October 9, 2021

By Rehan Piracha


As Pakistan marks Mental Health Day, mental health experts say the government, parents and educational institutions must prioritise help and assistance for children who are scarred from physical and emotional strain of the COVID pandemic in the country. It is the only way to prevent that the pandemic does not have a long lasting impact on children’s physical and mental health, they say.

Dr Nazish Imran, Professor of Child and Family Psychiatry at King Edward Medical University, says recent studies have pointed out the negative impact on mental health of children, adolescents and parents during lockdowns in Pakistan. “In the initial phase of the COVID pandemic, there was a lot of fear in the society,” she tells Voicepk.net. People were not going out due to the lockdowns and had uncertainties towards treatment of COVID infections. This caused stress and anxiety among the adults in the country.

“When the adults around children are upset, this directly affects emotional health of the children,” Dr Imran says.

Psychiatrists also point out that with the closure of schools, it has been increasingly difficulty for children to maintain their everyday routines.

Parents have noted increased screen time, decreased physical activity, irregular sleep patterns and diet changes in their children, and this is affirmed by a study in China on the effects of home confinement on children during the COVID lockdown.

Cyber bullying & inappropriate exposure

Accordingly, Dr Nazish Imran also notes that researchers found that children spent more screen time due to the lockdowns. The use of their cell phones and connectivity on social media increased due to restrictions on outdoor socializing in the lockdown.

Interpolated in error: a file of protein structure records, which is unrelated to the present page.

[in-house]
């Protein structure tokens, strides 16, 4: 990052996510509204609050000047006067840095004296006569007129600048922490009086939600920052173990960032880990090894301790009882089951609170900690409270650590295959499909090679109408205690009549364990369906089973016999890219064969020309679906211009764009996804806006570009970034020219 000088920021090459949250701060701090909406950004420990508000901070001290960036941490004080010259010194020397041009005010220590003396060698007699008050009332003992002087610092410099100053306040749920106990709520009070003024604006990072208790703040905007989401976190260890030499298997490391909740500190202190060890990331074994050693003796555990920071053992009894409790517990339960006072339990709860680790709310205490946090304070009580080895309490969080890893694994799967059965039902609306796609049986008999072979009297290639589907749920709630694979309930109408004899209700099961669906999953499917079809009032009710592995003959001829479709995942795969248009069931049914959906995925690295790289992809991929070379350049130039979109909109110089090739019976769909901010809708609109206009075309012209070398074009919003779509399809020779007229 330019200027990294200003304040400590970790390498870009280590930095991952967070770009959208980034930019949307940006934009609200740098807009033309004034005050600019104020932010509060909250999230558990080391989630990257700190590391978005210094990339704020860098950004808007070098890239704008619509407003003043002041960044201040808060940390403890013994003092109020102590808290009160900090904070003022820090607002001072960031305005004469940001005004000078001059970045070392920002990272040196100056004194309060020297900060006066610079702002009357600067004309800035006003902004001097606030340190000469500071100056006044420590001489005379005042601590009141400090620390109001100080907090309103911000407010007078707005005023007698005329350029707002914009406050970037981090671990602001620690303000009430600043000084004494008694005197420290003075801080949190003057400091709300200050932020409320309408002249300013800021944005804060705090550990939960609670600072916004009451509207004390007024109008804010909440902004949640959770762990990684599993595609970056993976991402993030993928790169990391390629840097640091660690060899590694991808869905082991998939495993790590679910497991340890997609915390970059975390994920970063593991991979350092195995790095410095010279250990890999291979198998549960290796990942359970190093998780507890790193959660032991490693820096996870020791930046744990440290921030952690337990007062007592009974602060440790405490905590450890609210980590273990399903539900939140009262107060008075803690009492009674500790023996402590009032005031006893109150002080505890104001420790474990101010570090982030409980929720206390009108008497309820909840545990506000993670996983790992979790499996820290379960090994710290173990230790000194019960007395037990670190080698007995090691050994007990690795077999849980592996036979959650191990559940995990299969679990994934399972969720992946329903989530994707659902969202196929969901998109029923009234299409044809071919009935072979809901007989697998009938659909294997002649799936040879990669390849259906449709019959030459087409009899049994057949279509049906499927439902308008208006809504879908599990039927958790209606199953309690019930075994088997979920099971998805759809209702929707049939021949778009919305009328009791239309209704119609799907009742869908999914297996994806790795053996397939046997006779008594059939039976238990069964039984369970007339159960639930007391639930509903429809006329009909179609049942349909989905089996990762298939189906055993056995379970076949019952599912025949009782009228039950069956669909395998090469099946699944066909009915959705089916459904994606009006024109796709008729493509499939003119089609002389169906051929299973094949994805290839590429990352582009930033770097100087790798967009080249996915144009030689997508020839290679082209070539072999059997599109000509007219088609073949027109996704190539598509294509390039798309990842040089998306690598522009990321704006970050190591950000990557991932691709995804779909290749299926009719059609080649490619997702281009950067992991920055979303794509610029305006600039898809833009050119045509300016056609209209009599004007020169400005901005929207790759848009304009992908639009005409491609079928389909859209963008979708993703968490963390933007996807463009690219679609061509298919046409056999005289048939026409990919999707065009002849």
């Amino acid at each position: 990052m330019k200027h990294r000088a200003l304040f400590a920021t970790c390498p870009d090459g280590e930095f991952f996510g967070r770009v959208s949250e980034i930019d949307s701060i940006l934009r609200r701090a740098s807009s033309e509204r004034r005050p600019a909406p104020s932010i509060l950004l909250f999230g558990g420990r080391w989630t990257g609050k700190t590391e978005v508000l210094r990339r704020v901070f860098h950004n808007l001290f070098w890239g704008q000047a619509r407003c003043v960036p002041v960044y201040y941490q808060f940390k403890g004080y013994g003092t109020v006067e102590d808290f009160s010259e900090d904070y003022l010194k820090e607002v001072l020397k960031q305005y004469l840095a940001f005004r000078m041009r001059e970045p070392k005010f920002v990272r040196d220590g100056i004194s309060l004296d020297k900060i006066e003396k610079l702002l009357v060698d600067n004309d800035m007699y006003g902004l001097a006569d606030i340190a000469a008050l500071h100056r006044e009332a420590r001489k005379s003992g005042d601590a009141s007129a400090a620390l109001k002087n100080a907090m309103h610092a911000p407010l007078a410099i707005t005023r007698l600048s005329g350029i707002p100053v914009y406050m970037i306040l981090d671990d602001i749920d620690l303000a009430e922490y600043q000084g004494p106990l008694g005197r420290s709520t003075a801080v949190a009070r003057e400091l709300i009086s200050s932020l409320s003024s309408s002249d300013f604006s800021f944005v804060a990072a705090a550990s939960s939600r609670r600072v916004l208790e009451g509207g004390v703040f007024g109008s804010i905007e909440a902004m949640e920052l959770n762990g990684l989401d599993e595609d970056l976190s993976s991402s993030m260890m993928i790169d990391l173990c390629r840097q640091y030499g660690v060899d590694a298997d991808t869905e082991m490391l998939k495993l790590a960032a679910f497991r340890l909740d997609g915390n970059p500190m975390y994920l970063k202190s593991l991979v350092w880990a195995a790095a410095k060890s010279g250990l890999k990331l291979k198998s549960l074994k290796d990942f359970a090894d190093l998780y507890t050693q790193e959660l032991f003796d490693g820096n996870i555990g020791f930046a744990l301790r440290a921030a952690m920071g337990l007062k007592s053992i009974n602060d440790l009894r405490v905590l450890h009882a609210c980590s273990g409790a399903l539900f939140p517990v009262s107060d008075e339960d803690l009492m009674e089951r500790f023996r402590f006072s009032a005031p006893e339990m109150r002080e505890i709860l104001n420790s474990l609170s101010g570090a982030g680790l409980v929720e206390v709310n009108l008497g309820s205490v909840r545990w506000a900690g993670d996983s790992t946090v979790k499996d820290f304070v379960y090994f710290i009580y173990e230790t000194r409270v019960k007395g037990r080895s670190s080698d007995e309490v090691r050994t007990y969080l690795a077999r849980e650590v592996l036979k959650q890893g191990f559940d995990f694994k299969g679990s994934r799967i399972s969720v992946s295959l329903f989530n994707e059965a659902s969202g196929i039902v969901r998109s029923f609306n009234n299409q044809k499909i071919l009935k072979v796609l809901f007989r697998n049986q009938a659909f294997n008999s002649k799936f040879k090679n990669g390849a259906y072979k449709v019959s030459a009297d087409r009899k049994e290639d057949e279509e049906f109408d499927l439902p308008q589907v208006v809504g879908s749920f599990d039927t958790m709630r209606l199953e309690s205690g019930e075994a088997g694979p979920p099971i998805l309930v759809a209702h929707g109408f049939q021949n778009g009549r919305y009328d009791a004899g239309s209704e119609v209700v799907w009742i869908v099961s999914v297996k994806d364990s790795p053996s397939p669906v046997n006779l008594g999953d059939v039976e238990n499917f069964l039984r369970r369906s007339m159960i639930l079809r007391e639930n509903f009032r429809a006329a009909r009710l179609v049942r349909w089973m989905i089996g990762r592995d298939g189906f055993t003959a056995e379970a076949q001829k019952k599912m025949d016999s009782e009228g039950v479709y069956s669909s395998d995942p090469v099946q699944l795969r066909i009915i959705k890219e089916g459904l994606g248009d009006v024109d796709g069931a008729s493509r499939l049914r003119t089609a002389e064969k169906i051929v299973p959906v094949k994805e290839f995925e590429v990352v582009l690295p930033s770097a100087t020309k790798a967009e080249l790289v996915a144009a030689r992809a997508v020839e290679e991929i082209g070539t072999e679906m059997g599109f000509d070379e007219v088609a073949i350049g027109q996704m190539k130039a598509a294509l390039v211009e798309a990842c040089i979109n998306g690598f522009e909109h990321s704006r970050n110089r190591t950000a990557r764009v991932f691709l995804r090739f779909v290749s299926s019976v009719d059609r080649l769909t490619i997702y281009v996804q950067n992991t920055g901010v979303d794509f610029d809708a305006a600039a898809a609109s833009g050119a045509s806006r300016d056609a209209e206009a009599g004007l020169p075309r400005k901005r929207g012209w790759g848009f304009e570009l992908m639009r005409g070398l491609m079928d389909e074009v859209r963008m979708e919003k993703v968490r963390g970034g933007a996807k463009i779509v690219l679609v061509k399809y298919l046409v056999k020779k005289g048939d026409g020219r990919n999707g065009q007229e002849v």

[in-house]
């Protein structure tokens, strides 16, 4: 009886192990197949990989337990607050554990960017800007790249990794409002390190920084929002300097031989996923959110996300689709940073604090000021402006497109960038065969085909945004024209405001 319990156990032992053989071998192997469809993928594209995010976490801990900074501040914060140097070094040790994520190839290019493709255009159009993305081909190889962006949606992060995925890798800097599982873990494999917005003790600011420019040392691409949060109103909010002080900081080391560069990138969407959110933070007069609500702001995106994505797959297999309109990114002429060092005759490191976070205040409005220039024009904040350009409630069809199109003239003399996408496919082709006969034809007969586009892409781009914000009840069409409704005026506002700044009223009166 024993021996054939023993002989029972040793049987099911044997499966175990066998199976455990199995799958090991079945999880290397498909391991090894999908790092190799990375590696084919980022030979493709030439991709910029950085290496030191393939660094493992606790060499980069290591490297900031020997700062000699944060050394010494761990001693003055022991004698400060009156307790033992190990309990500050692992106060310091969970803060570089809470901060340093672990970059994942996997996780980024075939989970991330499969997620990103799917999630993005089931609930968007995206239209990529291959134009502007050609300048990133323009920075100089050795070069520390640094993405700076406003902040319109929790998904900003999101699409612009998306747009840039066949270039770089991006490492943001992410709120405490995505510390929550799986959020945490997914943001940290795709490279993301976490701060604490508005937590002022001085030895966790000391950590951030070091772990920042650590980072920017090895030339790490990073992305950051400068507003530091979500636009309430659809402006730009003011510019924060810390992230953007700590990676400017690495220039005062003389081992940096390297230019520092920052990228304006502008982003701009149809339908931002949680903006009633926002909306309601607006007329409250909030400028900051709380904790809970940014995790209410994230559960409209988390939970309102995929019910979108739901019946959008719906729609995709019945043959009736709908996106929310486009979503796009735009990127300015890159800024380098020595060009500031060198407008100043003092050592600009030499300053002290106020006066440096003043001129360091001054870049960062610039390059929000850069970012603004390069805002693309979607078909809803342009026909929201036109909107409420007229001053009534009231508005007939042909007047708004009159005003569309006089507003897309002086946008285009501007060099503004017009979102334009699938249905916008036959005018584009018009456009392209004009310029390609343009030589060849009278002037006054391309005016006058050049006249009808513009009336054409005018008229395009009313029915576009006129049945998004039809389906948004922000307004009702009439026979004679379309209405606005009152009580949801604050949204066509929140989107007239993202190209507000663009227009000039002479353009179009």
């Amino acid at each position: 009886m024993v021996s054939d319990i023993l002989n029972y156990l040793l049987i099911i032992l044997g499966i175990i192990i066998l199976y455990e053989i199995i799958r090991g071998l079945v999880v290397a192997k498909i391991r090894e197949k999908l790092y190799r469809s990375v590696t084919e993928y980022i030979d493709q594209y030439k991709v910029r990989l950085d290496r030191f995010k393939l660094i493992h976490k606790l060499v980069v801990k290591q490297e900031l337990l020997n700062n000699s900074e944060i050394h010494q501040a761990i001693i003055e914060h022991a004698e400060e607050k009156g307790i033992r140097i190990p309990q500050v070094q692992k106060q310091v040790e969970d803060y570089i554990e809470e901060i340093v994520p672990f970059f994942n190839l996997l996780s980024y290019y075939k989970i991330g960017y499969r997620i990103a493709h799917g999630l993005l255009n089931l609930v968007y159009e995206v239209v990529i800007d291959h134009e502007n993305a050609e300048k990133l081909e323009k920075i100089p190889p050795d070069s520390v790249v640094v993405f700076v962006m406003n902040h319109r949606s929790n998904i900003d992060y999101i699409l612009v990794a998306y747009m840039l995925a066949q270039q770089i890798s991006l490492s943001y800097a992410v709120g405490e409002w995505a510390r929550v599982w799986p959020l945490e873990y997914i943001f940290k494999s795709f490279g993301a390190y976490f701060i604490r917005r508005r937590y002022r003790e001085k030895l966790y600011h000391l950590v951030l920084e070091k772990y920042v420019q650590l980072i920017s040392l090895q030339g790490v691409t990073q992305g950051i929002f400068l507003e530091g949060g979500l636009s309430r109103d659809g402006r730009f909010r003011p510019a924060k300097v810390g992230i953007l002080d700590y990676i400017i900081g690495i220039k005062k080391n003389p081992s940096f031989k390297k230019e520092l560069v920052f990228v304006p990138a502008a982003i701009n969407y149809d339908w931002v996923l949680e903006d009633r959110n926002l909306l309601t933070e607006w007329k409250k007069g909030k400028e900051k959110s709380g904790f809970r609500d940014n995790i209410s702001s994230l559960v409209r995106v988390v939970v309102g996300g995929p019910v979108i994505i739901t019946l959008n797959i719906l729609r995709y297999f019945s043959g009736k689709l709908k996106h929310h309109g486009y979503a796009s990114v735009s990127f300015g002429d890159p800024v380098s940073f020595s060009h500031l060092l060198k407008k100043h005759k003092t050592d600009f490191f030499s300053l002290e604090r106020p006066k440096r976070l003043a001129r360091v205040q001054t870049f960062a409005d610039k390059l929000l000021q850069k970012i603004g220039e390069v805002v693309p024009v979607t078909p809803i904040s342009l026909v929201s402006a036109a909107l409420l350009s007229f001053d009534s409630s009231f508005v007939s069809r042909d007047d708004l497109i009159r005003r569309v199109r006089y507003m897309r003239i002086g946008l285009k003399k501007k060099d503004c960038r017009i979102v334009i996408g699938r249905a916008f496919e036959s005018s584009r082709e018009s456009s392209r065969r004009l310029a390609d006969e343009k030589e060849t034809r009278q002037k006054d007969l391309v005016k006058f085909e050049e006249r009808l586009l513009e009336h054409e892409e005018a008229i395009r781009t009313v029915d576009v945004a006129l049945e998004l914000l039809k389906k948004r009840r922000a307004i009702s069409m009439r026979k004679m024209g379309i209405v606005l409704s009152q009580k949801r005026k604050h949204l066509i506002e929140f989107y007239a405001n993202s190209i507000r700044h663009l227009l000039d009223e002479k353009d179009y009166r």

“This lead to increase incidents of cyber bullying of children,” she says. In addition, children also had inappropriate exposure to adult content due to unrestricted access to the internet and social media during the lockdown, she says.

“At first, children were happy that schools were closing down, ,” says Dr Usman Amin Hotiana, Head of Department of Psychiatry at Rashid Latif Medical and Dental College in Lahore. “However they quickly became bored and miserable being confined at home and longed for physical activities outdoor in playgrounds and playing with their friends. As time went by children like the family’s adults, fell prey to stress over restrictions on social and outdoor activities,” Dr Hotiana adds

Children absorbed stress from adults

According to Dr Hotiana, the COVID pandemic also led to the first time that children became closely acquainted with the stark concept of death and critical illness amid the flooding of information and news on the COVID pandemic on television and social media in every home in the country.

“If a mother or any other older person is emotionally distressed or disturbed as the case was in the COVID pandemic, children and adolescents absorb emotions from them,” he explains, adding that psychiatrists saw a range of responses from children under the stress of COVID restrictions.